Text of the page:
• Loss of productivity. In industrial environments, downtime due to thermal shock maintenance can result in significant productivity losses.

How to prevent thermal shock?

Smart design

Facilitating simulation for both redesigning the industrial process and applying thermal insulation solutions is essential. Likewise, we advise considering the following factors:

  • Soft temperature gradients. Avoid designs that generate abrupt temperature gradients to extend the equipment's and the insulation's life. Designing systems that distribute heat or cold evenly is crucial. 
  • Compatible materials. Choose products adapted to the needs of each particular industrial process. Selecting a product that only just copes with the operating temperature range is not a good approach.


At NUTEC, you have the engineering team with the experience you need to select the appropriate insulation solution for your industry.

Worker doing a visual inspection at installation.

Temperature control and regulation

For effective heat management in controlled processes, it is necessary to have the two following aspects in check:

  • Heating and cooling ramps. These refer to the rates at which the temperature of a system or object is gradually increased or decreased over a specific period. Applying these concepts translates to an extended useful life of the equipment.
  • Thermometers. Currently, more and more access to automated controls can give a real-time temperature reading throughout the process. Additionally, they can send alerts in case of any anomaly.

Thermal shock by industry sector

  • Aerospace industry. Airplanes and spacecraft operate in extreme environments. Therefore, engines and control systems must be protected to withstand sudden temperature changes during takeoff and landing, especially when traveling between different climatic regions.
  • Electronics industry. Electronic components generate heat during operation. The materials that cover cables and parts must be heat resistant to avoid failures and ensure optimal performance.
  • Automotive industry. Given components' exposure to high temperatures during combustion – from the engine to the exhaust systems – heat insulators contribute to avoiding failures and guaranteeing the vehicle's safety.
  • Oil & Gas industries. Refining oil involves high temperatures in boilers and equipment, as well as sudden cooling processes. Thermal insulation increases thermal shock resistance and guarantees the equipment's integrity.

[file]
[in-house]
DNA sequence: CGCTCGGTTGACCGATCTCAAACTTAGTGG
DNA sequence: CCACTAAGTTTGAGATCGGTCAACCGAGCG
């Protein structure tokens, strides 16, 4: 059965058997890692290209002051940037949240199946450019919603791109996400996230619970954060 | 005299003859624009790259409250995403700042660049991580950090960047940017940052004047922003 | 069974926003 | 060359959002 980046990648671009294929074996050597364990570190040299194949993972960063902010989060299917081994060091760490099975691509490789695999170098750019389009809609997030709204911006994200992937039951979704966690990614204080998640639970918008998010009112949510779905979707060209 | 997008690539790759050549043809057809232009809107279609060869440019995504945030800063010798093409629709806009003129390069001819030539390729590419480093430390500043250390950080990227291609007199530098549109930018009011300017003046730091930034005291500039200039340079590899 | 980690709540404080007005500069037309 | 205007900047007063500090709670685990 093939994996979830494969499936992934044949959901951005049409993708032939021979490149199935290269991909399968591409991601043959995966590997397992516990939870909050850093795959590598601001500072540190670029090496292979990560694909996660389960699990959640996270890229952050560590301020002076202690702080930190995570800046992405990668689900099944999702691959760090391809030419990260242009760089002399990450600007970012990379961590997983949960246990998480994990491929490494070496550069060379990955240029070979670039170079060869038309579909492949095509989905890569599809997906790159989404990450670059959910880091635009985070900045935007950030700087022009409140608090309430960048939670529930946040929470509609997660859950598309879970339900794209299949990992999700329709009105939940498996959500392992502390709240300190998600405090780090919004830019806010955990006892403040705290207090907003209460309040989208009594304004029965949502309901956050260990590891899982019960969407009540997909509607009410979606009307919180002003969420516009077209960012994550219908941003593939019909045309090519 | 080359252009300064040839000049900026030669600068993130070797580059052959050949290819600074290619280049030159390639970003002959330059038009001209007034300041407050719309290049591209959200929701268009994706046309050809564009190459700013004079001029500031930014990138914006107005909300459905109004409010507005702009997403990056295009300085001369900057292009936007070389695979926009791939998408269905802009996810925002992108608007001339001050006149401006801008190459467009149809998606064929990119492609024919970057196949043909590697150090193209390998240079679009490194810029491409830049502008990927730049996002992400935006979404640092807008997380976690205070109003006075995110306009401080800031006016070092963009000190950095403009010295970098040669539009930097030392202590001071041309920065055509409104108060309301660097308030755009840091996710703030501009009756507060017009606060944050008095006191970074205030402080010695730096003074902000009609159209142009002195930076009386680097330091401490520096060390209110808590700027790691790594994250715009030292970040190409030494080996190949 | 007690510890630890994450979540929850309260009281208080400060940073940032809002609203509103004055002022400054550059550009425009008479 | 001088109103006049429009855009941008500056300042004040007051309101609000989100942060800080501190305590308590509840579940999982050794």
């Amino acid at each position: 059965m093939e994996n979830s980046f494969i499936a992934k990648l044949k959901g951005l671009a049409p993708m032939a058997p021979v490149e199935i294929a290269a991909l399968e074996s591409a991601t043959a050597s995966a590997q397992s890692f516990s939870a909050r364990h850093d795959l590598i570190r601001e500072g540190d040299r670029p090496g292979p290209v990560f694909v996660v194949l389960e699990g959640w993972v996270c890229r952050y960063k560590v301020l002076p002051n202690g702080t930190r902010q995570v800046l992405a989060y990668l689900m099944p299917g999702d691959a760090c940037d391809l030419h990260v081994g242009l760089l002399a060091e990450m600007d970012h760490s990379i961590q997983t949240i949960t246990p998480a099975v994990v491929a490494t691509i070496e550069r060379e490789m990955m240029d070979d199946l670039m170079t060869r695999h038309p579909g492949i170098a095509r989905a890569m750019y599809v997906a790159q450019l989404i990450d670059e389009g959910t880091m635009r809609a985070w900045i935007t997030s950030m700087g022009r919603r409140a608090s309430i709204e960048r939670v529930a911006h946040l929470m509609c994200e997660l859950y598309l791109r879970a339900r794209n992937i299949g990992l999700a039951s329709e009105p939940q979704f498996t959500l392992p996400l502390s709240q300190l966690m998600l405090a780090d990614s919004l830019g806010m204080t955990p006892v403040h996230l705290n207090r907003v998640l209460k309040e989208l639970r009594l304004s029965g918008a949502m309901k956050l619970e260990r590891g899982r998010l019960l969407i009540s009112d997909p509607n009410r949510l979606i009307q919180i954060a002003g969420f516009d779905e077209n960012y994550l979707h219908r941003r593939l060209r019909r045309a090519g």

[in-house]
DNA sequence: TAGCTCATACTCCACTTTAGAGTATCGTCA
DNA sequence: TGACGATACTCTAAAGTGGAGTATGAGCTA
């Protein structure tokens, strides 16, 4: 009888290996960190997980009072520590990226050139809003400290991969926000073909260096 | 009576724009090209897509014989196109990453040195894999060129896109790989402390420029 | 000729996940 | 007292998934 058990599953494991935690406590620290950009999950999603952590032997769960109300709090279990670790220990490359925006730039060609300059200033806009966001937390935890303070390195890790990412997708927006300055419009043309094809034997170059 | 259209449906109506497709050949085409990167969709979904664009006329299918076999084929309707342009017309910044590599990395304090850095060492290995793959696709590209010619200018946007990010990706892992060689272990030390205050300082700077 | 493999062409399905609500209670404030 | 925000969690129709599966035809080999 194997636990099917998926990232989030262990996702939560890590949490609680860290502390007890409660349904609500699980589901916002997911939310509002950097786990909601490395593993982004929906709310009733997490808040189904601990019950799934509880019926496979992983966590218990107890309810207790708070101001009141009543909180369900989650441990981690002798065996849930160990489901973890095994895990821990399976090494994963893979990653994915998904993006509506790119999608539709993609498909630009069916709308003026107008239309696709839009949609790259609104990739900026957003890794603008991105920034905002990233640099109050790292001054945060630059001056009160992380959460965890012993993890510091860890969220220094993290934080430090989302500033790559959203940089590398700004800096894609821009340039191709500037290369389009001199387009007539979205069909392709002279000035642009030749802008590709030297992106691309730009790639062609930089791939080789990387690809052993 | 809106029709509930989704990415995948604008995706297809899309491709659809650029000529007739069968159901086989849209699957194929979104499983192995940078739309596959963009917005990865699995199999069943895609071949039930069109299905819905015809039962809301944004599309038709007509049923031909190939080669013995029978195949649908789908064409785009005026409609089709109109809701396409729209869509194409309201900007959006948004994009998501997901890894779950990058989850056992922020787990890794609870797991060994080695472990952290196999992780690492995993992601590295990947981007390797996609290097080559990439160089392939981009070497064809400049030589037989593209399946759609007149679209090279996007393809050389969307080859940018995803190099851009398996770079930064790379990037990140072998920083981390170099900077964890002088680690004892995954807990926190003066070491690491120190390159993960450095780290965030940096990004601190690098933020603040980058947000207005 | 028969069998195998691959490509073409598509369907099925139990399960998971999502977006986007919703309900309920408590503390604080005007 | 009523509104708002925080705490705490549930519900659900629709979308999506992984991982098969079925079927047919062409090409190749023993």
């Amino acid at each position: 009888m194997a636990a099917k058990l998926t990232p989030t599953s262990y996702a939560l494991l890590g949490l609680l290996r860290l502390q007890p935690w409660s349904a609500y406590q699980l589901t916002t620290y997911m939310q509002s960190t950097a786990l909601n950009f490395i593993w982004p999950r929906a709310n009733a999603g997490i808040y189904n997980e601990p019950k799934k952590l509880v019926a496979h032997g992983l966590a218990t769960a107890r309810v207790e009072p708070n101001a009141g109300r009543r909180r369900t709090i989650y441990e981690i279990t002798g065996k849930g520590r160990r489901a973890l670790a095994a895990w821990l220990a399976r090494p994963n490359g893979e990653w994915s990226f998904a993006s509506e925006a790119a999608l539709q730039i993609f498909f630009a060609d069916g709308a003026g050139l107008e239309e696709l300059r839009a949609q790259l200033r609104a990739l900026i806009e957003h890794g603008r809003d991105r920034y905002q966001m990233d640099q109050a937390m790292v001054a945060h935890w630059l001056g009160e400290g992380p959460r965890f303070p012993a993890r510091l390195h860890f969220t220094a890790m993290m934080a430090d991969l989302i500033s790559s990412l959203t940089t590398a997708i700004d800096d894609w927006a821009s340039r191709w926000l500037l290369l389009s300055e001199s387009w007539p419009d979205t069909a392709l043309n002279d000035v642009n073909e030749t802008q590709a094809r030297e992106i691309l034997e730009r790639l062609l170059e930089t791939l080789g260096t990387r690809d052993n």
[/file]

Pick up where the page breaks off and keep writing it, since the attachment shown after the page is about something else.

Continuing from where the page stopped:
• Home Appliances. In a domestic setting, insulation can be found in ovens, which can reach internal temperatures ranging from 356°F (180°C) to 680°F (360°C) while the exterior is kept at a safe temperature. Thermal insulation prevents dangerous thermal shocks and allows safe operation.


Best practices

Planning and preventive maintenance

Proper planning and preventive maintenance routines are integral to avoiding thermal shock downtime. Implement the following best practices consistently: 

  • Regular inspection: Periodic equipment and system inspection helps detect wear or damage before the thermal shock occurs.
  • Scheduled replacements: Plan replacements before any piece of equipment or insulation system reaches the end of its expected lifespan.



Staff training and awareness

Staff training and risk awareness are crucial to thermal shock prevention:

  • Staff Training: Ensures staff is prepared and can effectively manage thermal shock.
  • Awareness: Promotes understanding of the risks of thermal shock and the importance of following best practices.

Conclusion

In summation, thermal shock is a phenomenon that can have severe consequences in various instances. However, with proper understanding and thoughtful design, including the use of effective thermal insulation and the implementation of good operational practice, it can be effectively avoided.

Thermal shock management protects assets and efficiency, improves safety, and reduces operating costs. Having it under control is a worthwhile investment in any environment where changing temperatures may pose a tangible risk.

Want to Know More?

At NUTEC, we are committed to providing you with valuable content that helps you make informed decisions for your business. Thank you for taking the time to read this entry and we hope it provided you with insights that you can apply to your operations.